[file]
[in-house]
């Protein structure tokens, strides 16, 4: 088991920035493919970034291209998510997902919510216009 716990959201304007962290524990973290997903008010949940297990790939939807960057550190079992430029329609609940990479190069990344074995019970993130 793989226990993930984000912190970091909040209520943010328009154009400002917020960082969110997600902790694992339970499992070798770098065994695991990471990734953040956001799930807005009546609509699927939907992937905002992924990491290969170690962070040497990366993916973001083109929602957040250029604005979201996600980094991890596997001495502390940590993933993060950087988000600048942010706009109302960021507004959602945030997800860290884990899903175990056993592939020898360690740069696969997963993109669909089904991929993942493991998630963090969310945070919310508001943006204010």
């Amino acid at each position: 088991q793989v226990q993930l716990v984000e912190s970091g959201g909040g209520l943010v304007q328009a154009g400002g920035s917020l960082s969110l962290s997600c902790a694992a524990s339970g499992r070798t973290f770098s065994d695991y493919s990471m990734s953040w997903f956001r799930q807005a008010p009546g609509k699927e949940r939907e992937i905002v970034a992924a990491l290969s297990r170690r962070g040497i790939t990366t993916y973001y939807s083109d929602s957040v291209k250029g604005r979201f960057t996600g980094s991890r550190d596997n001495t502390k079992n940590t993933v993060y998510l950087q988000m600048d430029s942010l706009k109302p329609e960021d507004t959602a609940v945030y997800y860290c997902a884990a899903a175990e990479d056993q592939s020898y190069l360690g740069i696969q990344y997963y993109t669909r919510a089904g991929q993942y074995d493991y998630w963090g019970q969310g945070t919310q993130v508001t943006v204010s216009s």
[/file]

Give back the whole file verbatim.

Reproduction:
[in-house]
């Protein structure tokens, strides 16, 4: 088991920035493919970034291209998510997902919510216009 716990959201304007962290524990973290997903008010949940297990790939939807960057550190079992430029329609609940990479190069990344074995019970993130 793989226990993930984000912190970091909040209520943010328009154009400002917020960082969110997600902790694992339970499992070798770098065994695991990471990734953040956001799930807005009546609509699927939907992937905002992924990491290969170690962070040497990366993916973001083109929602957040250029604005979201996600980094991890596997001495502390940590993933993060950087988000600048942010706009109302960021507004959602945030997800860290884990899903175990056993592939020898360690740069696969997963993109669909089904991929993942493991998630963090969310945070919310508001943006204010």
């Amino acid at each position: 088991q793989v226990q993930l716990v984000e912190s970091g959201g909040g209520l943010v304007q328009a154009g400002g920035s917020l960082s969110l962290s997600c902790a694992a524990s339970g499992r070798t973290f770098s065994d695991y493919s990471m990734s953040w997903f956001r799930q807005a008010p009546g609509k699927e949940r939907e992937i905002v970034a992924a990491l290969s297990r170690r962070g040497i790939t990366t993916y973001y939807s083109d929602s957040v291209k250029g604005r979201f960057t996600g980094s991890r550190d596997n001495t502390k079992n940590t993933v993060y998510l950087q988000m600048d430029s942010l706009k109302p329609e960021d507004t959602a609940v945030y997800y860290c997902a884990a899903a175990e990479d056993q592939s020898y190069l360690g740069i696969q990344y997963y993109t669909r919510a089904g991929q993942y074995d493991y998630w963090g019970q969310g945070t919310q993130v508001t943006v204010s216009s």